PM pledges to deliver on EU vote
David Cameron has launched the Conservative campaign for this month's local and European elections with a warning that only the Tories can deliver economic revival and an in/out referendum on Britain's EU membership.
With his party trailing third behind Labour and the UK Independence Party in polls for the Euro-elections on May 22, Mr Cameron denounced Nigel Farage's party as "all talk and no delivery" and dismissed Labour as "all short-term gimmicks and no long-term plan".
Only the Conservatives' economic plan can maintain the "great British revival" seen in recent months, which have seen the UK economy growing faster than most of the developed world and achieving higher employment rates than the USA, he said.
And he argued that only a Conservative-led government can deliver the EU referendum which he has promised by the end of 2017, repeating his pledge that he will not serve as Prime Minister in any coalition administration which fails to uphold this commitment.
Launching the Tory campaign at a JCB construction vehicle plant in Newcastle-under-Lyme, Staffordshire, Mr Cameron took aim at his rivals: "Frankly I don't need to discredit Ukip - they do a good enough job themselves. Their own leader admits they 'cannot change a thing in Brussels'.
"This is who we're up against: Labour - all short-term gimmicks and no long-term plan. Ukip - all talk and no delivery.
"The choice is clear: If you want a serious party with a credible long-term plan and a party that's delivering on that plan, then you only have one choice: you have got to vote Conservative."
Ahead of polls taking place in local councils across England, the Prime Minister said that the effects of recovery were being seen in all parts of the country.
"Britain is coming back," he said. " We came through the Great Recession together. We are building the Great British revival together.
"And all this didn't just happen. The economic pendulum didn't just swing our way. It's happening because of the people in this country who worked their hearts out, the businesses that hung on through the hard times and yes - it happened because this is a Government with a long-term economic plan to secure Britain's future.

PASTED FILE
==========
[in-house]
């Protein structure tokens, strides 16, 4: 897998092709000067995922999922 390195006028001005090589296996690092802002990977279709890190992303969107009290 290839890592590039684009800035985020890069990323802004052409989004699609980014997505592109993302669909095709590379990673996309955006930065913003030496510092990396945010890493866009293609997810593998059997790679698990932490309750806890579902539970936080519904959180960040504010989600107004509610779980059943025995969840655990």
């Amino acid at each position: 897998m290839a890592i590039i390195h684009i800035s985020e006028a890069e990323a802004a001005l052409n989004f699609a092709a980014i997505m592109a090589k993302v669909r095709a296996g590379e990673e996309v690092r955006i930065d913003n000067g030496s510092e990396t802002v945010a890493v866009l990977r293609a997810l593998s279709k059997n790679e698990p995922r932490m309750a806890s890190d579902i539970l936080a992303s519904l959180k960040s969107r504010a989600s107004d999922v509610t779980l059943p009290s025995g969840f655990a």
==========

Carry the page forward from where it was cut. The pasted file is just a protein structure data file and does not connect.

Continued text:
"And we've got to be very clear. The Great British revival doesn't come with a life-time guarantee. The job is not done. If we want to keep making progress, keep creating jobs and securing this country's future, then we've got to carry on working through the plan.
" And coming up to these elections on May 22, this is what our message is all about. C onservatives are the ones with a long-term plan to secure Britain's future and we are delivering on that plan."
Mr Cameron sought to counter the growing appeal of Mr Farage's eurosceptic party by highlighting his own record of "standing up" to Brussels by vetoing an EU treaty, cutting the budget and getting the UK out of the euro bailout scheme.
The Tory plan for Europe had "three words at its heart - Britain's national interest", he said.
"I have a track record of delivery - and believe me, whatever it takes, I will deliver this in-out referendum. L abour won't. Ukip can't. I will.
"Earlier this week I made clear I would not lead a Government that either could not or did not deliver an in-out referendum.
"Let me be absolutely clear. The British people need to have their say on our membership of the EU. For me this is a fundamental principle. And I would not be Prime Minister of a government unless we could carry out our pledge of an in-out referendum.
"Because the British people deserve their say. And I will make sure they get it."
A YouGov poll at the weekend put the Conservatives in third place in the Euro-elections, with 19% support, well behind Ukip on 31% and Labour on 28%.
Ukip responded to the Tory launch with another stark campaign poster highlighting immigration from the EU.
It shows an escalator running from the English Channel up the White Cliffs of Dover with the slogan: "No Border. No Control. The EU has opened our borders to 4,000 people a week."
Mr Farage said: "This is, in my view, the most powerful image of the entire European election campaign. It is designed to bring home to the British public just what membership of the EU means as regards controlling our own borders.
"The white cliffs of Dover have always been seen as symbolic of Britain's island status. That status should give us added ability to pick and choose the people who come to live and work in our country. But under EU free movement laws we have no serious control whatever.
"No doubt the political establishment will react again in mock outrage and throw a new round of slurs and smears at Ukip and at me.
"We've been called every name under the sun in recent weeks. But we will not be silenced, and we know that millions of decent British people are on our side and are grateful that we are speaking out."
For Labour, shadow Cabinet Office minister Michael Dugher said: "David Cameron is obsessing about Ukip rather than the cost-of-living crisis faced by British families.
"Once again, this is weakness not leadership. David Cameron is banging on about Europe, putting party interest before the national interest.
"With things getting harder, the big question at this election is who will best stand up for hard-working families, but David Cameron is in the pocket of the privileged few, in fear of Ukip and incapable of raising living standards for ordinary people."